PDF format is at: October 18,2020 Bible Study
To vies in ZOOM it is at: October 18, 2020 Bible Study Zoom
Philippi, in northern Greece, was the first place Europe that heard the news that there was a new king, namely the crucified and risen Jesus of Nazareth. You can read the story of Paul’s first visit there in Acts 16. This letter makes it clear that as Paul looked at all the churches he had founded, the people of Philippi were the ones who gave him most joy. To be sure, he loved them all; but this letter breathes a confident trust and enjoyment which we don’t always find elsewhere. Now, in prison – almost certainly in Ephesus – the Philippian church have sent him a gift of money. One of the reasons he’s writing is to say a heartfelt “Thank you.”
Opening Discussion: Can you think of a moment that a thank you note was a blessing to you? Are words of thanks easier/harder to give in today’s communication channels—facebook, twitter, email?
Read Philippians 1:1-11. When people were put in prison in Paul’s world, they were not normally given food by their captors; they had to rely on friends helping them. Philippians is all bout ‘partnership.’ This word is sometimes translated as ‘fellowship’, but it clearly has a practical, even financial, implication which our word ‘fellowship’ doesn’t always carry. Paul is talking about a partnership in which those involved would share in doing the work on the hand and in the financial responsibilities on the other. The Philippians, then, are ‘partners in the gospel’ (verse 5), ‘partners in grace’ (verse 7); they are in the gospel business, the grace business, along with Paul.
To appreciate the full meaning of the word-group in the New Testament that conveys the nature and reality of Christian fellowship (i.e., the noun koinonia [koinwniva], the verb, koinonein [koinwnevw], and the noun koinonos [koinwnov”]) as used in the New Testament, it is necessary to be aware of the original definition and intent of the word. It is particularly significant to understand this word as it related to Paul’s epistles to the various churches in his travels; and what it meant in his letter to the congregation at Philippi specifically.
General Background. In the colloquial Greek of the New Testament period, koinonia [koinwniva] was used in several ways. It was used of a business partnership, where two or more persons share the same business (financially linked) and are thus closely connected in work. Also it was used of marriage, of the shared life of two persons together. Additionally, it was used to refer to the spirit of generous sharing in contrast to the spirit of selfish acquiring.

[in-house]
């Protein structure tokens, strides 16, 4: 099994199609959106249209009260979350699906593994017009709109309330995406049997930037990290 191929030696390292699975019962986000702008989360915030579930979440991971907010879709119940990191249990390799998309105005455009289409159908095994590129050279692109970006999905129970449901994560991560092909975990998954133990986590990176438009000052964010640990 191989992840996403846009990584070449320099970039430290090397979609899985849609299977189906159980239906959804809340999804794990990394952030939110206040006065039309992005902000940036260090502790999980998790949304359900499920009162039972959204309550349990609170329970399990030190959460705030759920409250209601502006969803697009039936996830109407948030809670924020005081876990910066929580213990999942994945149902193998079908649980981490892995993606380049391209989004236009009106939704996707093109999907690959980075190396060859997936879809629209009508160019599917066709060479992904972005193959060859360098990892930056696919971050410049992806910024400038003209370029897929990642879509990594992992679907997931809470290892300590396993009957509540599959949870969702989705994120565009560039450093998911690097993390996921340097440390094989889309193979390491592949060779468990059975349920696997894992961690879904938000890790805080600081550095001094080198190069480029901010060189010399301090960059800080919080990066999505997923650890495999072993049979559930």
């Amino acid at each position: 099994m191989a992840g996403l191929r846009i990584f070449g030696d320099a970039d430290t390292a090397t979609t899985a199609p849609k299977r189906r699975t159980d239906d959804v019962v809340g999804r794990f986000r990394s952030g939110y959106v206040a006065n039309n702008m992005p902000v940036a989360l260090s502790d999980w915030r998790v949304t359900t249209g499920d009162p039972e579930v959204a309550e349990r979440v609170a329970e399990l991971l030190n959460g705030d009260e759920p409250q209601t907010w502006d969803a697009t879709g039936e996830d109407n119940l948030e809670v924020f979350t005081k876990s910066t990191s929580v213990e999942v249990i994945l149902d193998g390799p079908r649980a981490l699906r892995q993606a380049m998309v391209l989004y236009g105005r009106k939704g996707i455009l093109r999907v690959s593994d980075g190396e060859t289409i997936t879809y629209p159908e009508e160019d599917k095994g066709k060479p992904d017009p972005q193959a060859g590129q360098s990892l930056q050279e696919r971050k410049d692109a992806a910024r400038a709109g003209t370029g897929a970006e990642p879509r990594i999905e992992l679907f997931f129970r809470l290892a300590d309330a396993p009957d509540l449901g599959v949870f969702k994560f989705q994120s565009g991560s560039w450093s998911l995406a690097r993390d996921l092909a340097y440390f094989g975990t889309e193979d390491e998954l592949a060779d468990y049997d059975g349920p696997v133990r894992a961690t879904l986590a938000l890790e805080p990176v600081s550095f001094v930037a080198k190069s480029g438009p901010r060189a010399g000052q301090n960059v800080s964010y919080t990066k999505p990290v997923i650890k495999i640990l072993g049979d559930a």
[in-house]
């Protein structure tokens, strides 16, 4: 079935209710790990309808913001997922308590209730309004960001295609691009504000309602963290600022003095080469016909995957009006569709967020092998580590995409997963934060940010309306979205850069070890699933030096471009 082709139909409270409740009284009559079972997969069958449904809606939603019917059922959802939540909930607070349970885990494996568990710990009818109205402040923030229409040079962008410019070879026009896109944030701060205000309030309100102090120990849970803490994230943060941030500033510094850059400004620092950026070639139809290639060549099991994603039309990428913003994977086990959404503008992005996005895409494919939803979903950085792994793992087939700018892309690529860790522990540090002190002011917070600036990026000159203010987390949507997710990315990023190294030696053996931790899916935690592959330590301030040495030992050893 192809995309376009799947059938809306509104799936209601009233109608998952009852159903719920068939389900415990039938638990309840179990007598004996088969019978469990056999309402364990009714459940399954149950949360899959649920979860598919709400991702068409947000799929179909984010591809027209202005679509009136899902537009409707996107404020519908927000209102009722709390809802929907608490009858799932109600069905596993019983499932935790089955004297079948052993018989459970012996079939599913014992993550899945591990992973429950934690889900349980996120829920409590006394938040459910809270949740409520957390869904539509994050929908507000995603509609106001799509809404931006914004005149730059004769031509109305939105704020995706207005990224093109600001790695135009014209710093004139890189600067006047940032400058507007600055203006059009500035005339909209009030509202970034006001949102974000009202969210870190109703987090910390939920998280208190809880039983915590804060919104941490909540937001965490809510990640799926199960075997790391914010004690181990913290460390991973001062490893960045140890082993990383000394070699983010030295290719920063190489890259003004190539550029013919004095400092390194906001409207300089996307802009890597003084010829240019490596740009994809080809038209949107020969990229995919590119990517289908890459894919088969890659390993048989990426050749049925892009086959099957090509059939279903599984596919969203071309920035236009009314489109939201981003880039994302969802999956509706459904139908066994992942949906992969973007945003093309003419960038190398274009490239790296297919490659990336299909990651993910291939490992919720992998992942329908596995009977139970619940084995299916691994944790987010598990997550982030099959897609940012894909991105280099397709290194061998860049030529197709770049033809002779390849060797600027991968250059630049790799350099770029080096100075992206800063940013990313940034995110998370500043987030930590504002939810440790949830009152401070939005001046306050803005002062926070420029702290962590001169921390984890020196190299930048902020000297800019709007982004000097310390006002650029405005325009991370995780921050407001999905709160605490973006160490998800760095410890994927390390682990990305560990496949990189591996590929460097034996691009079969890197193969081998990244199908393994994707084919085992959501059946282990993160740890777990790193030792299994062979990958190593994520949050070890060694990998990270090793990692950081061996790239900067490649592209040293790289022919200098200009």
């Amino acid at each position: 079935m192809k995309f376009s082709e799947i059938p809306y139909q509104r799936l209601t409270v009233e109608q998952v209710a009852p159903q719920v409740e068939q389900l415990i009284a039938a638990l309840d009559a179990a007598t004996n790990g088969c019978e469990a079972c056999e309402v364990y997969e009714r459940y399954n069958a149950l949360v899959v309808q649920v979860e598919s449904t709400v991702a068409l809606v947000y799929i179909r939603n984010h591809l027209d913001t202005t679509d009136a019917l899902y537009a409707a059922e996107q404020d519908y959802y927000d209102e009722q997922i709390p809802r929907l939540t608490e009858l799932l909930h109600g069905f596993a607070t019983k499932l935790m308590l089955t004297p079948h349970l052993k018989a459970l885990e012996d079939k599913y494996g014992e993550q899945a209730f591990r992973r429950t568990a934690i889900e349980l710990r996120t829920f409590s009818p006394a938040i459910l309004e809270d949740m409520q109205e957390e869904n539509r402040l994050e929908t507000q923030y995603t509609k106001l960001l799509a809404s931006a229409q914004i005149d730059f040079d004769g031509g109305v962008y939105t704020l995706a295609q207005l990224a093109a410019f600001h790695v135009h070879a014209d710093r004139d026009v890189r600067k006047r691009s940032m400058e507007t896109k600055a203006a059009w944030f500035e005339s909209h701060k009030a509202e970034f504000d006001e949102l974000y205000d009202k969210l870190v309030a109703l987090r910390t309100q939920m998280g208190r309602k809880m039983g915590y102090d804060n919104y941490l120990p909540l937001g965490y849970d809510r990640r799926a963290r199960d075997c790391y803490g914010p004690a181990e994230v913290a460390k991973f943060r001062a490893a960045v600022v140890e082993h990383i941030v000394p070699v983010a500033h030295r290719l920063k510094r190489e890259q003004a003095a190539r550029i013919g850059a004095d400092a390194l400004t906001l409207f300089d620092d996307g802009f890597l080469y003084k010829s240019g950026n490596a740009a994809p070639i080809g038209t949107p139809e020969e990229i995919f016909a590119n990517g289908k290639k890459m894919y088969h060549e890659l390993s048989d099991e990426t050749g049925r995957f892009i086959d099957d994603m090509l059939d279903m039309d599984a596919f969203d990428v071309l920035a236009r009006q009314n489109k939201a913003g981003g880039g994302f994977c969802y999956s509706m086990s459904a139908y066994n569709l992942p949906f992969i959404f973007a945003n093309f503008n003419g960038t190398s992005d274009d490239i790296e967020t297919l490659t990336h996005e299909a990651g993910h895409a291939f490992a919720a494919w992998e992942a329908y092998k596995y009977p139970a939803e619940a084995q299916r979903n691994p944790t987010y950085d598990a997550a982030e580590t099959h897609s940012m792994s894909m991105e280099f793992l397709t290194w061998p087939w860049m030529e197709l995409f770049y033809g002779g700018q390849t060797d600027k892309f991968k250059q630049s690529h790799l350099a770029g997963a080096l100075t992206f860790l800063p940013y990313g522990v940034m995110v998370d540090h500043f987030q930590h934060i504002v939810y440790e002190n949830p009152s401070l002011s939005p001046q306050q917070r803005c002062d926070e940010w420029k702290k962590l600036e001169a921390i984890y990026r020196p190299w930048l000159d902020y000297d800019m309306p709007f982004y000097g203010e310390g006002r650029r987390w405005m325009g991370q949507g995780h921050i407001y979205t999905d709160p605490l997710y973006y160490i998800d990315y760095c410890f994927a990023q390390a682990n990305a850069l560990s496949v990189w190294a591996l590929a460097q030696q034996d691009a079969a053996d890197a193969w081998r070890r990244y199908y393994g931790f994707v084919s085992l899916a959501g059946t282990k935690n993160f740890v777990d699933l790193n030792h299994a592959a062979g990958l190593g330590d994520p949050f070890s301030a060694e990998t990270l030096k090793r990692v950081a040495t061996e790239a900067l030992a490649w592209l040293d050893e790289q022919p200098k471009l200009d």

- How is the idea of Biblical ‘partnership’ attacked in today’s culture?
- How can the church/we better practice partnership? Fellowship is a comfy word that we use today to speak about coffee and connection. How can we deepen the understanding of fellowship to be more about purposive action—partnership in the Gospel?
Read Philippians 1:12-18. Paul seems to have something of the same robust confidence in God’s overruling power, even when everything seems to be going wrong. He is faced with two problems, one on top of the other, and in both cases he declares that what looks like a major difficulty is being turned by God into an opportunity for the gospel. It isn’t, of course, an opportunity for his own advancement; as we shall see, he doesn’t much care what happens to him, if only the gospel itself can go forward.
- Paul’s first problem is, of course, that he’s in prison! For a travelling apostle to be put in prison must have seemed like a concert pianist having his hands tied behind his back. How does Paul turn this situation around in order to be an opportunity to advance the gospel?
- There are some people going around talking about King Jesus who, Paul knows, don’t really mean it. They don’t believe the message; they merely want to make more trouble for him in his imprisonment. Talk like this would be guaranteed to make people feel that Paul was a dangerous lunatic who should be kept locked up. How does Paul turn this situation around in order to be an opportunity to advance the gospel?
Here is some encouragement. How often are we tempted to feel discouraged because the plans we had were badly thwarted, or because malicious people were trying to make life difficult. We need to learn from Paul the art of seeing God’s purposes working out through problems and difficulties. How are you doing with this in your life today? Share.